Professors Tu and Cyphert to Publish New Scholarship on AI and Patent Prosecution in Texas Tech Law Review

West Virginia University College of Law professors Sean Tu and Amy Cyphert co-authored new scholarship to be published in the Texas Tech Law Review. The article, "Limits of Using Artificial Intelligence and GPT-3 in Patent Prosecution", discusses the possible expansion of patent rights as a result of increased use of AI by inventors.

From the abstract:

The underlying basis for patent law is a quid pro quo: the inventor discloses how to make and use the invention and in exchange for that disclosure, the public gives the inventor an exclusive right to practice that invention, for a limited time. Pervasive use of Artificial Intelligence (AI) technologies such as Generative Pre-trained Transformer 3 (GPT-3) and other similar AI tools may shift the balance of power envisioned in the patent system away from the public and towards the inventor. Specifically, GPT-3 and other AI products may allow inventors to claim significantly more in their patent than they originally invented, thus inequitably enlarging their exclusive rights without benefiting the public. Patent law has built in tools such as the enablement, utility and definiteness requirements to help limit the possible unjustified expansion of patent rights caused by pervasive use of AI. Additionally, if AI wholly disrupts the quid pro quo established by Congress, then patent law may have to adjust by moving from a peripheral claiming approach back to central claiming approach.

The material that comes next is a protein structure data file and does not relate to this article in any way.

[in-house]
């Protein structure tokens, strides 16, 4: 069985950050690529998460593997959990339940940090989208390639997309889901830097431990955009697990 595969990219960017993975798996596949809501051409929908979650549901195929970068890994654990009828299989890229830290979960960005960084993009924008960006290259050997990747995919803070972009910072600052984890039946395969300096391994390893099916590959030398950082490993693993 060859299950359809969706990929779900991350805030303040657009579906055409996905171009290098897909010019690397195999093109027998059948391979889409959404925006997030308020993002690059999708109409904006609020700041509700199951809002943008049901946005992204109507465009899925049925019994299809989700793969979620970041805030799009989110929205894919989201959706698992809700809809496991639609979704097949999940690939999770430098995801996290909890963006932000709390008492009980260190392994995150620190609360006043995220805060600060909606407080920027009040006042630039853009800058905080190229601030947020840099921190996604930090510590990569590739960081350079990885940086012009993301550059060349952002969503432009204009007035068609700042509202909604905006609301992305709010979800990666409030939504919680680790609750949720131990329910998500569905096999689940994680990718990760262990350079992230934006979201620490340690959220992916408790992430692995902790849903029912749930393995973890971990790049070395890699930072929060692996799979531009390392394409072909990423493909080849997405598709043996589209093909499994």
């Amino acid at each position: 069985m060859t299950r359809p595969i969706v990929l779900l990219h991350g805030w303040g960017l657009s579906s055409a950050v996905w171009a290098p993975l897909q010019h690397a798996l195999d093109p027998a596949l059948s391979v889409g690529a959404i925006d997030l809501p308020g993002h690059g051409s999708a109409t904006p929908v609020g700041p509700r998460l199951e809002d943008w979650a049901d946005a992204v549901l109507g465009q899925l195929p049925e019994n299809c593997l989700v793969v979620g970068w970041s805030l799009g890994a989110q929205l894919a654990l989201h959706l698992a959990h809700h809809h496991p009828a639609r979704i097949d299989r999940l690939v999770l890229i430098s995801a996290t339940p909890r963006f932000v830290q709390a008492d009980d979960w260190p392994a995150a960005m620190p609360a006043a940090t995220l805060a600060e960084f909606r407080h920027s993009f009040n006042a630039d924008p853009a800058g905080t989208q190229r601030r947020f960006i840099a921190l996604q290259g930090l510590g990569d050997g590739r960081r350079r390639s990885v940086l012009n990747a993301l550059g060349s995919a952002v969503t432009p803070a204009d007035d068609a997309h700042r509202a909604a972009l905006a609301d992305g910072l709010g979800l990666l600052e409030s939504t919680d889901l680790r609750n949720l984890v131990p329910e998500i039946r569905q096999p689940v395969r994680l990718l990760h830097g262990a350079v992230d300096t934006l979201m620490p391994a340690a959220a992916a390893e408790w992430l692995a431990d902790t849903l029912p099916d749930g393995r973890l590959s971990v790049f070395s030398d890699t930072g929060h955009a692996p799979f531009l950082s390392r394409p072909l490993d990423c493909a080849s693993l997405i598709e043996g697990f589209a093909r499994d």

Find more scholarship from Professors Tu and Cyphert on SSRN:
Professor Tu on SSRN
Professor Cyphert on SSRN